I have been reading. And learning. One of the topics that keeps raised its head is Expectations.
The topic and focus on Expectations started when a friend of mine, David Cooper, suggested that I read, Crossing the Chasm by Geoffrey Moore. I mentioned this before in the blog post last week: Marketing Must Establish a Beachhead. If you haven’t had a chance to read that post, I would suggest that you have a quick peak.
Crossing the Chasm
In his book, Moore talks about the various stages that companies go through (see image below), the different types of customers at each stage, and how companies need to change, especially when they are ready to leap across the chasm between Early Adopters and Early Majority.
Here is a quote related to Expectations from Moore’s book, p.27 (underlining is mine):
“Getting closure with visionaries is next to impossible. Expectations derived from dreams simply cannot be met. This is not to devalue the dream, for without it there would be no directing force to drive progress of any sort. What is important is to celebrate continually the tangible and partial as both useful things in their own right and as heralds of the new order to come.
The most important principle stemming from all this is the emphasis on management of expectations. Because controlling expectations is so crucial, the only practical way to do business with visionaries is through a small, top-level direct sales force. “
This is Brilliant. Moore captures the essence of establishing and adjusting Expectations with a visionary client. Lots for me to learn.
The Alpha Strategies
Then another friend, Joanne O’Connell, sent me a copy of The Alpha Strategies by Alan Kennedy. Again one of the topics that arises is Expectations.
Kennedy’s framework is all about business strategy and choosing the right strategy as your lead strategy. Here is a list of the eight primary strategies:
All eight strategies are critical for a business but only one strategy can be the Alpha strategy. The rest are Influencers (only 2-3) and finally, Enablers (the left overs).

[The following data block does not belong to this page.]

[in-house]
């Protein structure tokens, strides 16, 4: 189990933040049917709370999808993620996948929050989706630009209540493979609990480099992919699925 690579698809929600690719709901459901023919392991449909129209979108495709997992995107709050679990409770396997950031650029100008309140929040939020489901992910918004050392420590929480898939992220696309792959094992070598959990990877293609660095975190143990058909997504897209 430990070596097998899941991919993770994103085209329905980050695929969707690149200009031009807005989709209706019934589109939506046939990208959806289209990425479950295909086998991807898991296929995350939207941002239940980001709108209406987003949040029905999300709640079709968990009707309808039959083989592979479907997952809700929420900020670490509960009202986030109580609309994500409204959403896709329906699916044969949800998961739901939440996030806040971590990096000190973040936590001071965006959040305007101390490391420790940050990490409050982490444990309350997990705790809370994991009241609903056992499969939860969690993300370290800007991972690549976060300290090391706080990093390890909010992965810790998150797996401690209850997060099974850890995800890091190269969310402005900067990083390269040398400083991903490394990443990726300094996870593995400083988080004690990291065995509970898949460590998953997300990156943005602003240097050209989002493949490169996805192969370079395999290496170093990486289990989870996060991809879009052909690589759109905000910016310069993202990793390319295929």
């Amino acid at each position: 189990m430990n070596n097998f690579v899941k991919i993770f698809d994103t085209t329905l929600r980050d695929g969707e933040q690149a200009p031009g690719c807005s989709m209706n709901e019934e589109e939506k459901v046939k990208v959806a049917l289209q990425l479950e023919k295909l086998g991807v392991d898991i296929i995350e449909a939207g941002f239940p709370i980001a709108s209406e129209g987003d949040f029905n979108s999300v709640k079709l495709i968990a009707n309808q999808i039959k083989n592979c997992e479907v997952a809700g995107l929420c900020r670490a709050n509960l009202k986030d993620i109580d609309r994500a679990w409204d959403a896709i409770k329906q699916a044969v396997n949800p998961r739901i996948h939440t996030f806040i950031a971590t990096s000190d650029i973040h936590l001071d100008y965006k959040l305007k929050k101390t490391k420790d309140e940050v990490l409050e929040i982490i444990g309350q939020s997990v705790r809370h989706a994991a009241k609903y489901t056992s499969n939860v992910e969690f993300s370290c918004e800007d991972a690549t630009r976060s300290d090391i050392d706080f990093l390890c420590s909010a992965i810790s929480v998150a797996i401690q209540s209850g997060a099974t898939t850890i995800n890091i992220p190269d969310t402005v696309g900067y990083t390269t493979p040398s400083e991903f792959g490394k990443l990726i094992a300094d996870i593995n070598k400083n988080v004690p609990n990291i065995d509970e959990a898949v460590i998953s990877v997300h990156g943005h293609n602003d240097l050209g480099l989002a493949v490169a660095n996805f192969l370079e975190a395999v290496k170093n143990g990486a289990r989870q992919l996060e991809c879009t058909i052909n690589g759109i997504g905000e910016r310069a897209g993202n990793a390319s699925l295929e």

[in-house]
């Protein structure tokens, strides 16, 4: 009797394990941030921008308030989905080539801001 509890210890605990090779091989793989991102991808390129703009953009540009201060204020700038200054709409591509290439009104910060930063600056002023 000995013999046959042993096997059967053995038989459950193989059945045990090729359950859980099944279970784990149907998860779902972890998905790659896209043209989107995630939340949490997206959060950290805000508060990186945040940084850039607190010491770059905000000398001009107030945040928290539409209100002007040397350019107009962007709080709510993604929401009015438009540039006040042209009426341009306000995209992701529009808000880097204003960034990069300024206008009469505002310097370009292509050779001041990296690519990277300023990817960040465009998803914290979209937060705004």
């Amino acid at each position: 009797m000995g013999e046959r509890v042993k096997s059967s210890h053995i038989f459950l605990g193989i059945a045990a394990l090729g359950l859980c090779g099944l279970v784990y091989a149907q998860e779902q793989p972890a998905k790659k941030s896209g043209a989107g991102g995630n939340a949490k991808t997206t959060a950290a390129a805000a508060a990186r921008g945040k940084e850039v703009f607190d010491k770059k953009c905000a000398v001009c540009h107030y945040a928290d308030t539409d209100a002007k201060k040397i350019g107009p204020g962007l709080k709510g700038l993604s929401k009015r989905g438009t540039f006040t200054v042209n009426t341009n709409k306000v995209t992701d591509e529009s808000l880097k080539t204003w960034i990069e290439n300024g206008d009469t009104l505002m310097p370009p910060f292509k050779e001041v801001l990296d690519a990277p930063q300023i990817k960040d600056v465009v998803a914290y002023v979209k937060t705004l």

Here is how this works for Ford. The Alpha strategy is Manufacturing. The Influencer strategies are Financial Management, Marketing, and R&D Technology. The Enabler strategies are Growth, Organization Management, Risk, and Business Definition.
Here is a quote about Expectations from Kennedy’s book, p.71 (underlining is mine):
All strategy implementation is driven by expectations created and imposed by the strategic plan on all subsequent strategy development. If those imposed expectations are clearly articulated, then strategy implementation can take its direction from those expectations and stays aligned with the intent of the strategic plan.
Therefore, we think business plan strategy development is founded on identification and prioritization of expectations imposed on the business planner.
Once the expectations have been identified and prioritized, then the business planner can test the most important expectations (imposed priorities) against the business planner’s external reality. In this way, the imposed expectations inform the business planner on what the priorities are to be and the external reality check allows development of strategy consistent with and tailored to that reality.”
Draft of Expectations
My conclusion with all this reading (and learning) is that I need to bring up the topic of Expectations with our clients on a regular basis.
Here’s my first draft for discussion. What do you think?